As authorities continue to investigate the suicide of an accused rapist as a possible lead in the abduction of Kristi Cornwell, the missing Blairsville woman’s family remains vigilant but cautious.
“We’ve had our hopes up before and things didn’t pan out,” said Jo Ann Cornwell, the mother of 38-year-old Kristi Cornwell. “I’m not going to get too excited about this until we see something more concrete. Right now it’s still just another lead like all the others.”
James Scott Carringer’s DNA has been entered into an investigative database in Alabama, where he was a suspect in last month’s attempted abduction of a 10-year-old girl, Montgomery Police Department Capt. Keith Barnett said.
Authorities are checking to see if Carringer’s DNA matches evidence from any unsolved crimes in the state.
Carringer shot and killed himself in a standoff with Atlanta police on April 10. He was wanted for kidnapping a young woman he knew and raping her in Gilmer County.
Since then, Georgia and Alabama authorities have taken an interest in Carringer, who worked as a real estate appraiser with his wife in Young Harris.
Georgia Bureau of Investigation officials said this week they have investigated Carringer’s whereabouts on Aug. 11, the day Cornwell was abducted while walking alone on a rural Union County road. Nothing they’ve learned so far has led them to rule Carringer out.
Montgomery Mayor Todd Strange this week told WFSA-TV that Carringer’s wife said he would leave home for two to three days at a time.
Though he was in a black Nissan Xterra when he killed himself, officials said Carringer was also known to drive a silver Xterra like the one involved in an incident in Ranger, N.C., on Aug. 2. In that incident, a woman was walking alone when she was intentionally struck by the truck. The driver got out of the truck but then got back in and drove off when another car approached. The case had enough similarities to Cornwell’s abduction for investigators to pursue a connection.
News of Carringer’s name surfacing in the investigation has drawn renewed media attention to the case, publicity the Cornwell family welcomes. Jo Ann Cornwell gave several interviews Wednesday, including one with national cable news network HLN.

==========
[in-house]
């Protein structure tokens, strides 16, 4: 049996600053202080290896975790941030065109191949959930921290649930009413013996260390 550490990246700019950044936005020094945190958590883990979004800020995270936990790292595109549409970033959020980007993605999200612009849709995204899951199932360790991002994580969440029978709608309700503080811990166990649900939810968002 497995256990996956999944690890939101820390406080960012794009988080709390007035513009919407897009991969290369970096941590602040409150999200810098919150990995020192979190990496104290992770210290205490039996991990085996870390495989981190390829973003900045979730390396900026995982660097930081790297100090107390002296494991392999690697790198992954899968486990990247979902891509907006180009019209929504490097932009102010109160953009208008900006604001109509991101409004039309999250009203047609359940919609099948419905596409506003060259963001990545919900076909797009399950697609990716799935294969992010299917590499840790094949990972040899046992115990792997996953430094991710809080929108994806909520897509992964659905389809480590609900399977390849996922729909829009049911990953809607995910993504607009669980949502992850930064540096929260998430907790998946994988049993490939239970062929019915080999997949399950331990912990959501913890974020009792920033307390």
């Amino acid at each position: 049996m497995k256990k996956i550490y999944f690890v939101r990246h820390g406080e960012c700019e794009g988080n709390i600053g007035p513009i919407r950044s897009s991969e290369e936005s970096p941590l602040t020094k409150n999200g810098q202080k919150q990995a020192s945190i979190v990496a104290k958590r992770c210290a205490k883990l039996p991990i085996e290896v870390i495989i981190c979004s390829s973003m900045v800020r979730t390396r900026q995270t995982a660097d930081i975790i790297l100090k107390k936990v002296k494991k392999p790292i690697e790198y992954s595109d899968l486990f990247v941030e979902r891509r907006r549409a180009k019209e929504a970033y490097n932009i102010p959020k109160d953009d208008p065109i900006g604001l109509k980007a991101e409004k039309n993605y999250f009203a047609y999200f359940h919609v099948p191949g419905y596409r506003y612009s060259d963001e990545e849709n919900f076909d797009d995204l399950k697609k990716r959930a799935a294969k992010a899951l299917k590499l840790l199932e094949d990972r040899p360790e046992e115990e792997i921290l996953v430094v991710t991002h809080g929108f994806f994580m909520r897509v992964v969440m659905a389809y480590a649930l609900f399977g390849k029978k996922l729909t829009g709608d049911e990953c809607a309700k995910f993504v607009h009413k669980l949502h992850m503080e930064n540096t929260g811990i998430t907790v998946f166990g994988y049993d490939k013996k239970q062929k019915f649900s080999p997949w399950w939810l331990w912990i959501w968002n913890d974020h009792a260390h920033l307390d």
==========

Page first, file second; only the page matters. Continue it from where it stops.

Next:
“I’m glad any time Kristi’s case is in the media because I hope it will help her be found,” Jo Ann Cornwell said. “I’m glad that people won’t forget her and know she’s still missing.”
Carringer has a criminal record in Clay County, N.C., where he was sentenced to probation in 2000 for harassing and threatening phone calls and misdemeanor assault, according to North Carolina Department of Corrections records.
Carringer operated The Appraisal Agency in Young Harris, which specialized in appraisals of residential property in North Georgia. His appraiser’s license was revoked in 2003 by the Georgia Real Estate Commission and Appraisers Board, according to the agency’s website.
Authorities have said that a woman who wrote a letter to the Cherokee County, N.C., sheriff’s office may have information they are looking for. The letter-writer claimed to have a grandson who might be involved in the unsolved cases, but did not provide a name.
Investigators have unsuccessfully tried to locate the person who wrote the letter.
At least one of Carringer’s grandmothers was dead before the letter was sent. Bertha Carringer died at age 100 in September 2008 in Cherokee County, N.C., according to her obituary in the Cherokee Scout newspaper.
Like the GBI, Cornwell cautions that Carringer may not be connected, and wants potential tipsters to keep an open mind.
“I don’t want us to get tunnel vision and just focus on this one person,” she said.
Jo Ann Cornwell also said she realizes that if Carringer did abduct her daughter, finding her will be more difficult with him dead.
“If he did have something to do with it, then it would be frustrating,” she said. “But I’m not giving up hope. Nobody’s coming up with proof she’s not alive, so that’s where I’m going to keep my hopes.”
Anyone with information about the disappearance of Kristi Cornwell is asked to call 800-597-8477. A $50,000 reward is available.